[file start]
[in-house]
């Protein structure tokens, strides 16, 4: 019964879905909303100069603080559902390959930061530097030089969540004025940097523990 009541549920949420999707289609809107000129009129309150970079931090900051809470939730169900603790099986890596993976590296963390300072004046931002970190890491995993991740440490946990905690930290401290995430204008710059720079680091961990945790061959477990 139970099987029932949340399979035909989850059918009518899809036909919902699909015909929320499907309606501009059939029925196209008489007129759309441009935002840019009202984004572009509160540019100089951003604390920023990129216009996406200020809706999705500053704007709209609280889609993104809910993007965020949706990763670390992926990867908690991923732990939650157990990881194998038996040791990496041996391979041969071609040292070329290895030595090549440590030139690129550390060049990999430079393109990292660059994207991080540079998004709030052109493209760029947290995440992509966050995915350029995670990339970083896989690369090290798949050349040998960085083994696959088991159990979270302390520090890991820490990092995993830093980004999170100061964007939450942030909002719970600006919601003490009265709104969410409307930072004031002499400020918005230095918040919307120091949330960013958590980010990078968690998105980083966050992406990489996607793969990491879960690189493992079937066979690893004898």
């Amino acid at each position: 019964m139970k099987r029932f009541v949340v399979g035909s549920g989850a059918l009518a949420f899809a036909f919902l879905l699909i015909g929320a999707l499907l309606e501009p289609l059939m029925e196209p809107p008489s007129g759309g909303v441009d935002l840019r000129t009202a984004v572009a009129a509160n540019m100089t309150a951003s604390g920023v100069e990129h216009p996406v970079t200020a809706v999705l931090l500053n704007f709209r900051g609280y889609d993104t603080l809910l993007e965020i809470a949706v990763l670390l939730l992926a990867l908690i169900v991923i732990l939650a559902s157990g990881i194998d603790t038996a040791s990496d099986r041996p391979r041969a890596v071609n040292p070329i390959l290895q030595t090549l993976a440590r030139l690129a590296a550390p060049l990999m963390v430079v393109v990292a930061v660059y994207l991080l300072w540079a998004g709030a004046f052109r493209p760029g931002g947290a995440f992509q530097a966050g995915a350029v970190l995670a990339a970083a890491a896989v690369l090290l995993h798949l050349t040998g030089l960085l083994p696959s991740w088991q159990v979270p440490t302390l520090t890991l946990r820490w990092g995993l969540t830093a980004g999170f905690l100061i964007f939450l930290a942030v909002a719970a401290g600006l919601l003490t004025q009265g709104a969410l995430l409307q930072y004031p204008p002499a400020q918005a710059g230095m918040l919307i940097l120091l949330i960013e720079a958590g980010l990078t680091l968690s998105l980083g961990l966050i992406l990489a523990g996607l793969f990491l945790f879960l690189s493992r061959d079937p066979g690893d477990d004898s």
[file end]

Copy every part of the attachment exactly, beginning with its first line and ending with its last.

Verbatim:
[in-house]
């Protein structure tokens, strides 16, 4: 019964879905909303100069603080559902390959930061530097030089969540004025940097523990 009541549920949420999707289609809107000129009129309150970079931090900051809470939730169900603790099986890596993976590296963390300072004046931002970190890491995993991740440490946990905690930290401290995430204008710059720079680091961990945790061959477990 139970099987029932949340399979035909989850059918009518899809036909919902699909015909929320499907309606501009059939029925196209008489007129759309441009935002840019009202984004572009509160540019100089951003604390920023990129216009996406200020809706999705500053704007709209609280889609993104809910993007965020949706990763670390992926990867908690991923732990939650157990990881194998038996040791990496041996391979041969071609040292070329290895030595090549440590030139690129550390060049990999430079393109990292660059994207991080540079998004709030052109493209760029947290995440992509966050995915350029995670990339970083896989690369090290798949050349040998960085083994696959088991159990979270302390520090890991820490990092995993830093980004999170100061964007939450942030909002719970600006919601003490009265709104969410409307930072004031002499400020918005230095918040919307120091949330960013958590980010990078968690998105980083966050992406990489996607793969990491879960690189493992079937066979690893004898």
């Amino acid at each position: 019964m139970k099987r029932f009541v949340v399979g035909s549920g989850a059918l009518a949420f899809a036909f919902l879905l699909i015909g929320a999707l499907l309606e501009p289609l059939m029925e196209p809107p008489s007129g759309g909303v441009d935002l840019r000129t009202a984004v572009a009129a509160n540019m100089t309150a951003s604390g920023v100069e990129h216009p996406v970079t200020a809706v999705l931090l500053n704007f709209r900051g609280y889609d993104t603080l809910l993007e965020i809470a949706v990763l670390l939730l992926a990867l908690i169900v991923i732990l939650a559902s157990g990881i194998d603790t038996a040791s990496d099986r041996p391979r041969a890596v071609n040292p070329i390959l290895q030595t090549l993976a440590r030139l690129a590296a550390p060049l990999m963390v430079v393109v990292a930061v660059y994207l991080l300072w540079a998004g709030a004046f052109r493209p760029g931002g947290a995440f992509q530097a966050g995915a350029v970190l995670a990339a970083a890491a896989v690369l090290l995993h798949l050349t040998g030089l960085l083994p696959s991740w088991q159990v979270p440490t302390l520090t890991l946990r820490w990092g995993l969540t830093a980004g999170f905690l100061i964007f939450l930290a942030v909002a719970a401290g600006l919601l003490t004025q009265g709104a969410l995430l409307q930072y004031p204008p002499a400020q918005a710059g230095m918040l919307i940097l120091l949330i960013e720079a958590g980010l990078t680091l968690s998105l980083g961990l966050i992406l990489a523990g996607l793969f990491l945790f879960l690189s493992r061959d079937p066979g690893d477990d004898s």